I listened as one of our emergency volunteers recounted his story to me. Of a farmer. A man who recently found himself in one of our evacuation centres in NSW.
He was forced to evacuate due to the fires. Here he was, after experiencing what can only be described as intense trauma – talking with us. Grasping onto his grief. Held together seemingly and only by a life-long lesson passed down from father to son.
We have seen a devastating start to the bushfire season. Ferocious fires have decimated large swathes of New South Wales and Queensland. It has been reported that 1.6 million hectares of land have been burnt.
Four people have died, hundreds of homes have been lost. Huge numbers of wildlife have perished, as well as many stock animals, and with them, family and community livelihoods.
The scale and speed of these fires is unprecedented and took many by surprise. People are extremely anxious, those who have lost homes are in a state of shock and many are grieving and traumatised.
I’ve spent the last few days visiting with communities in NSW who have been affected by these fires. From Port Macquarie to Taree, from Kempsey to Coffs Harbour, from Grafton to Glen Innes. And despite all the devastation, it is the incredible courage, strength and resilience I have witnessed that gives me hope.
Over and over I’ve heard astonishing stories of communities coming together. Of people defending not only their homes, but the homes of their friends and neighbours. Of those who lost everything, and were left with nothing but the clothes on their backs, offering comfort and support to others.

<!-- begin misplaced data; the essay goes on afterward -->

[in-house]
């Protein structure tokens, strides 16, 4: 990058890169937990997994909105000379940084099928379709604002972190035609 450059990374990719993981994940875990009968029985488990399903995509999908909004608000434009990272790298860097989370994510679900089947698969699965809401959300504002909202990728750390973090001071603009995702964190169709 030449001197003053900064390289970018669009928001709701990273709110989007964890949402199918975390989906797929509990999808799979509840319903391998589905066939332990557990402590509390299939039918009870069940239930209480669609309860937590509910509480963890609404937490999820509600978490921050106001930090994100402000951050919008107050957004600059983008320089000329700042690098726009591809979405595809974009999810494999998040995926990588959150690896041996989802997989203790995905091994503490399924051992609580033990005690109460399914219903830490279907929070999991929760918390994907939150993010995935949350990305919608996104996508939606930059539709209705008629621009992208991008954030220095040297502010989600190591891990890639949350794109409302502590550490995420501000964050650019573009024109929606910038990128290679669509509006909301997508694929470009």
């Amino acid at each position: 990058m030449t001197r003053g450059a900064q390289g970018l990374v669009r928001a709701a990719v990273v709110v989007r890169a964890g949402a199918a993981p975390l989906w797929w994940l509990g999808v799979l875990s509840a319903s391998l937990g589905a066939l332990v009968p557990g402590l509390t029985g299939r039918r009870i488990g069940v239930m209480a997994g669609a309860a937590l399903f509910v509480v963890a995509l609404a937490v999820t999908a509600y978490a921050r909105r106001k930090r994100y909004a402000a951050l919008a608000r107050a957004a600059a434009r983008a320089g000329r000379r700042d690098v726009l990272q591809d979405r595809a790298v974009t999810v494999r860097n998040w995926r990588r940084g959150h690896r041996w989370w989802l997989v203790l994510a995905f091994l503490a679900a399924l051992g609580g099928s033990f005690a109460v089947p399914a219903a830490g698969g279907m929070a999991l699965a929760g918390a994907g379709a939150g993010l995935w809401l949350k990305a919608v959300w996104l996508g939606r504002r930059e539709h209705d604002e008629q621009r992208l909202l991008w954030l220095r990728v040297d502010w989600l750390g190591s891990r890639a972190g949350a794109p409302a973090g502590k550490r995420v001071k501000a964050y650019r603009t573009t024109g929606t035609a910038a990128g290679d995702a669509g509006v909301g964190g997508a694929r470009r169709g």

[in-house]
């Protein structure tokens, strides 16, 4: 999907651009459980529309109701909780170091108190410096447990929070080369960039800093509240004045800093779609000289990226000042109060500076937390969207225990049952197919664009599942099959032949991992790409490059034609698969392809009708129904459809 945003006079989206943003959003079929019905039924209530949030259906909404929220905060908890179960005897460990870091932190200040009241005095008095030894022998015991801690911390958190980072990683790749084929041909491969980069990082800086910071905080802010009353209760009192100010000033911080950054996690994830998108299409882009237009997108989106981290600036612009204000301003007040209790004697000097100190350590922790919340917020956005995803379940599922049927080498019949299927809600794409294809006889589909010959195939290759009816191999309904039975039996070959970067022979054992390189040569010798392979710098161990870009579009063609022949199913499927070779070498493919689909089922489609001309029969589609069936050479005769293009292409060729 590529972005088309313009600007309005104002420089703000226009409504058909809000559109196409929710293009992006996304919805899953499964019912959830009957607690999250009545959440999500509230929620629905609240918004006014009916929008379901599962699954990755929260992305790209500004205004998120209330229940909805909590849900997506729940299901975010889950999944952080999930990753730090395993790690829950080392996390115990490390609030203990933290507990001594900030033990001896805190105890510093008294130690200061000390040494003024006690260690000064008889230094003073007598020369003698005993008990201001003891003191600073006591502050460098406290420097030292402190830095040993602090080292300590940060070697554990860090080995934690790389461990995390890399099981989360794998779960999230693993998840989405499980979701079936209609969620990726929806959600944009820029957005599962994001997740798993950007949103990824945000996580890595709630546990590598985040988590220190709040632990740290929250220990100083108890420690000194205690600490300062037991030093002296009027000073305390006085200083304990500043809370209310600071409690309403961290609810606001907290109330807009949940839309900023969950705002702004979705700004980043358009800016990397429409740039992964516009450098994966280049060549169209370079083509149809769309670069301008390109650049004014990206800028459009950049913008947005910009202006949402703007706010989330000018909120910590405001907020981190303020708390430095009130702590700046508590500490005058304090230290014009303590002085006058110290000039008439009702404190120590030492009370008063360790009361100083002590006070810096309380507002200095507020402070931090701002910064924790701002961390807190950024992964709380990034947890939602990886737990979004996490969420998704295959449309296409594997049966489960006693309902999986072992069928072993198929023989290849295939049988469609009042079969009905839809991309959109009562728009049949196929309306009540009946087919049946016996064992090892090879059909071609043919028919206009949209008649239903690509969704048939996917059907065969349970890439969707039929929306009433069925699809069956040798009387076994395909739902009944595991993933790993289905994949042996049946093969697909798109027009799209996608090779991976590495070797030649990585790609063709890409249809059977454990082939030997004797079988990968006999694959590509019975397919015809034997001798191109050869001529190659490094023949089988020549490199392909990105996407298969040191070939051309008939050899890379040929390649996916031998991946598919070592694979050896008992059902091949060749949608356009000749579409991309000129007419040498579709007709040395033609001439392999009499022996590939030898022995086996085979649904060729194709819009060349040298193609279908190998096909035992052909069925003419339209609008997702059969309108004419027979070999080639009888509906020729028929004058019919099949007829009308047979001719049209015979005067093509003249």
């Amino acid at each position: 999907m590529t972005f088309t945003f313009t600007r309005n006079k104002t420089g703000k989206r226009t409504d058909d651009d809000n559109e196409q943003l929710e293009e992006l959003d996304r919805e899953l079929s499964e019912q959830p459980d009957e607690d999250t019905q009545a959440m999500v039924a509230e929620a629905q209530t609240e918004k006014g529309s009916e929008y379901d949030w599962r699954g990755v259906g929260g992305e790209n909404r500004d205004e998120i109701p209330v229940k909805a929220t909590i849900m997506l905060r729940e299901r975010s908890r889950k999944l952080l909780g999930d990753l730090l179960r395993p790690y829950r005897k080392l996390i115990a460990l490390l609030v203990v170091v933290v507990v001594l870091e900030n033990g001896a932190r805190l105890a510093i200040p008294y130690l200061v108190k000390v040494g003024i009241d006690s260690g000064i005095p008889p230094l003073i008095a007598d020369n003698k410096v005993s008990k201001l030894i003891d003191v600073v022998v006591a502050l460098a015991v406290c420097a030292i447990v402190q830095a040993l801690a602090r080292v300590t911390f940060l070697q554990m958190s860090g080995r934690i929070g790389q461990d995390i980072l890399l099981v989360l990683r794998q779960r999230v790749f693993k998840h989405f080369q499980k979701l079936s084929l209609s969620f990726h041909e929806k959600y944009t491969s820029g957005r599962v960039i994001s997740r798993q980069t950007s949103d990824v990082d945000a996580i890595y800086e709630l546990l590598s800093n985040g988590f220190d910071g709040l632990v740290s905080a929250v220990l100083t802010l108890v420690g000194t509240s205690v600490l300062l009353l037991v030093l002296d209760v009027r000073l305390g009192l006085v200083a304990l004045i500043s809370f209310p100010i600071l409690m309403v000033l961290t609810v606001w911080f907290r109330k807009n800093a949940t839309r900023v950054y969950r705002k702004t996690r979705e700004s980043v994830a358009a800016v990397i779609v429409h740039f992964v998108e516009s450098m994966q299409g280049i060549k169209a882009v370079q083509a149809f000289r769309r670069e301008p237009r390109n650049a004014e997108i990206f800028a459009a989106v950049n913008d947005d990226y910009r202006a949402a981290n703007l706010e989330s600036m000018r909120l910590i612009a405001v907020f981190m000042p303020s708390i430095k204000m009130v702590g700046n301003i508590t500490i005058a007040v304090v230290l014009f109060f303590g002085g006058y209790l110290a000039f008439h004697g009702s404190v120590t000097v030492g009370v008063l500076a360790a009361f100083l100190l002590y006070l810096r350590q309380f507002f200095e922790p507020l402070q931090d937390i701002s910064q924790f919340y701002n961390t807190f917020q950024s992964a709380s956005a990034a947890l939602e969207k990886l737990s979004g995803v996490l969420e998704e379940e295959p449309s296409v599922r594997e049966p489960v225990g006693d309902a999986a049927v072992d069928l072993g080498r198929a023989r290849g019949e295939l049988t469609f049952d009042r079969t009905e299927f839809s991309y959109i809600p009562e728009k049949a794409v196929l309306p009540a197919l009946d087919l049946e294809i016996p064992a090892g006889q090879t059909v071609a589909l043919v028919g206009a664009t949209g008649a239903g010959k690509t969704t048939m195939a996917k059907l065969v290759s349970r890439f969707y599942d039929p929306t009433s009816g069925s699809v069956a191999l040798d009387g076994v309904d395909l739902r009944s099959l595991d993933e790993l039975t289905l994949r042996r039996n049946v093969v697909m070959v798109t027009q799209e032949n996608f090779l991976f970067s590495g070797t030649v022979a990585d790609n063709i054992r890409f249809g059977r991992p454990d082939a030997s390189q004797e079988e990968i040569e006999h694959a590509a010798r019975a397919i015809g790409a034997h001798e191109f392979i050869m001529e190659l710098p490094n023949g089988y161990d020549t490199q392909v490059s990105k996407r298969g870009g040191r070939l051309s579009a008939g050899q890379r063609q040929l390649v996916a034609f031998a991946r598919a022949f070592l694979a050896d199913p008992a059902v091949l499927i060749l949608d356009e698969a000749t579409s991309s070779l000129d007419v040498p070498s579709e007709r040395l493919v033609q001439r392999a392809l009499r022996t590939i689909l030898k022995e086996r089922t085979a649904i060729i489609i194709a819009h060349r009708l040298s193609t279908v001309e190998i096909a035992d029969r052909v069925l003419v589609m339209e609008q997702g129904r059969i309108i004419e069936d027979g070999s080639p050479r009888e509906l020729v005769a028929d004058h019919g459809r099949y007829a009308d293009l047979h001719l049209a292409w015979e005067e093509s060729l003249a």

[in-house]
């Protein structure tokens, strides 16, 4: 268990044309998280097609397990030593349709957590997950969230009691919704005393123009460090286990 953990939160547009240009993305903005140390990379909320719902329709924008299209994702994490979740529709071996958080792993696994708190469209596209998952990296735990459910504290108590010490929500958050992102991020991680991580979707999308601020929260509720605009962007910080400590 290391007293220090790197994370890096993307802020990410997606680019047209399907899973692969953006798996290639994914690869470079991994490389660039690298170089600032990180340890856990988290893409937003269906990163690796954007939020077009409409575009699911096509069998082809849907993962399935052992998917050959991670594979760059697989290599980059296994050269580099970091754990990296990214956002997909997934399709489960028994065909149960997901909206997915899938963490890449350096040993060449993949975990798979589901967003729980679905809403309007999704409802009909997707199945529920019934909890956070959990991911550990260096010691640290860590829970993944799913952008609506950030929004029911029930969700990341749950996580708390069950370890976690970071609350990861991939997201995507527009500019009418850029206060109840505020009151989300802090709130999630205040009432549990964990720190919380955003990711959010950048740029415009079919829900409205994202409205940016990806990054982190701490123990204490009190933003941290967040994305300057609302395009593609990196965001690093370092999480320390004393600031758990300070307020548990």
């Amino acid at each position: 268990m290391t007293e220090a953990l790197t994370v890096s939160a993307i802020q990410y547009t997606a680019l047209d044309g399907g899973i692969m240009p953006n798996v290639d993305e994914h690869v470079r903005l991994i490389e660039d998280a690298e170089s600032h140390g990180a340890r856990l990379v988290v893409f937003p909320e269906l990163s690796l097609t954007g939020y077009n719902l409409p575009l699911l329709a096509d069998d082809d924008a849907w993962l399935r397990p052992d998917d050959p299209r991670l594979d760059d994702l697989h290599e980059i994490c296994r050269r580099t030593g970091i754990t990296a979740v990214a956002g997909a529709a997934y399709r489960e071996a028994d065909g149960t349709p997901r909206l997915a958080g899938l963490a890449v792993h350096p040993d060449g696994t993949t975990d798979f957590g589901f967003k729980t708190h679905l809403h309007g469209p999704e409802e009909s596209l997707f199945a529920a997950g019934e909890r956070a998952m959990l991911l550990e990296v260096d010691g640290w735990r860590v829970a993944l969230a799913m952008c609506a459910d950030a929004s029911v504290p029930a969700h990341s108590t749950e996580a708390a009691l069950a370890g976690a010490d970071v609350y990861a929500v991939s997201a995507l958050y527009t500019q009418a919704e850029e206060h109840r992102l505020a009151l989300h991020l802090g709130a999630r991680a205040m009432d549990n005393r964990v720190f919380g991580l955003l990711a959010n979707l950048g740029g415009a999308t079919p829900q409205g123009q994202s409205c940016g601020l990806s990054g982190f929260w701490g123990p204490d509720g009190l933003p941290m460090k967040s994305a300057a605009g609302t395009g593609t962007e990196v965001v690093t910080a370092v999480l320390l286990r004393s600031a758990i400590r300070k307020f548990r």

With every centre I visited a new story would be told, and my hope would grow.
And so when I was told the story of the farmer who said “Men don’t cry”, I asked our volunteer what she said to him in response. She told me, she looked him straight in the eyes and said, “Well, my father told me that the men who cry have the biggest hearts.” And with that he started to cry, and for 15 whole minutes he let the grief, shock and trauma flow out of him.
He was no longer held together by a lesson from a lifetime ago, he was held together by his courage and strength and the compassion and commitment of one volunteer. This is the power of humanity. What it can achieve is truly extraordinary. What a privilege it is to be a part of it.
This farmer’s journey, like so many others, will be long and the road to recovery will be arduous. But I have no doubt his community will continue to hold him, as will we at Red Cross. We will stand alongside each and every person as they cope and recover, every step of the way.
As I write this on Friday 29 November, there are 147 fires burning across NSW, and the weekend forecast is for hot, dry and windy conditions. We’re in for a long, hot summer. NSW Rural Fire Service has warned us of difficult months ahead.